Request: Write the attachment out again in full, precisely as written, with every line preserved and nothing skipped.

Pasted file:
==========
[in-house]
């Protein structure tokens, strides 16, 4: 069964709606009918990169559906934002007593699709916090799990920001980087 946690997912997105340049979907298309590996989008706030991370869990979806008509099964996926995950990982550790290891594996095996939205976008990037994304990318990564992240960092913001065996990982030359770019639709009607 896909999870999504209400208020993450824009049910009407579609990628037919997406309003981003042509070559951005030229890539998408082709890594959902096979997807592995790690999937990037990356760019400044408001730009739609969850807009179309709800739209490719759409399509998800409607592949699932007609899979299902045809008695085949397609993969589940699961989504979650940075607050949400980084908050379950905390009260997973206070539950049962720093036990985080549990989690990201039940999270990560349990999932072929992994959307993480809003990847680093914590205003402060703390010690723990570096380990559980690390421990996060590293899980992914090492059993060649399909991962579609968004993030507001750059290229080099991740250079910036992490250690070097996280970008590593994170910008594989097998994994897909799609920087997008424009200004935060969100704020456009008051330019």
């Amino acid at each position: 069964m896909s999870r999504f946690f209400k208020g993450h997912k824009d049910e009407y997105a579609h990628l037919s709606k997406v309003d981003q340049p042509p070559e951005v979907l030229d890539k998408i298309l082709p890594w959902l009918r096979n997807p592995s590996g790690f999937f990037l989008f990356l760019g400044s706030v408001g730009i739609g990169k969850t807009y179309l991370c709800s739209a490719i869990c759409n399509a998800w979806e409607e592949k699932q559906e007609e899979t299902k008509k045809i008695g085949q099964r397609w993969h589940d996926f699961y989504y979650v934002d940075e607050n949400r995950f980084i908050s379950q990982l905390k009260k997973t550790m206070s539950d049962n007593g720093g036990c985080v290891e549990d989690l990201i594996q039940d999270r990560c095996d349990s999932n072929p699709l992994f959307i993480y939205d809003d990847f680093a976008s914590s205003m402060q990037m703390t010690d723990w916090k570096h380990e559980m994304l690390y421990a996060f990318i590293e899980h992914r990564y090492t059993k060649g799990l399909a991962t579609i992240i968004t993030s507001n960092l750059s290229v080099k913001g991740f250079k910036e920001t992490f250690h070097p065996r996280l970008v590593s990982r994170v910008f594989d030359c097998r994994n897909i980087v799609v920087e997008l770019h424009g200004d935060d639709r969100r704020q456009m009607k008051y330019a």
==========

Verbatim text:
[in-house]
């Protein structure tokens, strides 16, 4: 069964709606009918990169559906934002007593699709916090799990920001980087 946690997912997105340049979907298309590996989008706030991370869990979806008509099964996926995950990982550790290891594996095996939205976008990037994304990318990564992240960092913001065996990982030359770019639709009607 896909999870999504209400208020993450824009049910009407579609990628037919997406309003981003042509070559951005030229890539998408082709890594959902096979997807592995790690999937990037990356760019400044408001730009739609969850807009179309709800739209490719759409399509998800409607592949699932007609899979299902045809008695085949397609993969589940699961989504979650940075607050949400980084908050379950905390009260997973206070539950049962720093036990985080549990989690990201039940999270990560349990999932072929992994959307993480809003990847680093914590205003402060703390010690723990570096380990559980690390421990996060590293899980992914090492059993060649399909991962579609968004993030507001750059290229080099991740250079910036992490250690070097996280970008590593994170910008594989097998994994897909799609920087997008424009200004935060969100704020456009008051330019």
């Amino acid at each position: 069964m896909s999870r999504f946690f209400k208020g993450h997912k824009d049910e009407y997105a579609h990628l037919s709606k997406v309003d981003q340049p042509p070559e951005v979907l030229d890539k998408i298309l082709p890594w959902l009918r096979n997807p592995s590996g790690f999937f990037l989008f990356l760019g400044s706030v408001g730009i739609g990169k969850t807009y179309l991370c709800s739209a490719i869990c759409n399509a998800w979806e409607e592949k699932q559906e007609e899979t299902k008509k045809i008695g085949q099964r397609w993969h589940d996926f699961y989504y979650v934002d940075e607050n949400r995950f980084i908050s379950q990982l905390k009260k997973t550790m206070s539950d049962n007593g720093g036990c985080v290891e549990d989690l990201i594996q039940d999270r990560c095996d349990s999932n072929p699709l992994f959307i993480y939205d809003d990847f680093a976008s914590s205003m402060q990037m703390t010690d723990w916090k570096h380990e559980m994304l690390y421990a996060f990318i590293e899980h992914r990564y090492t059993k060649g799990l399909a991962t579609i992240i968004t993030s507001n960092l750059s290229v080099k913001g991740f250079k910036e920001t992490f250690h070097p065996r996280l970008v590593s990982r994170v910008f594989d030359c097998r994994n897909i980087v799609v920087e997008l770019h424009g200004d935060d639709r969100r704020q456009m009607k008051y330019a």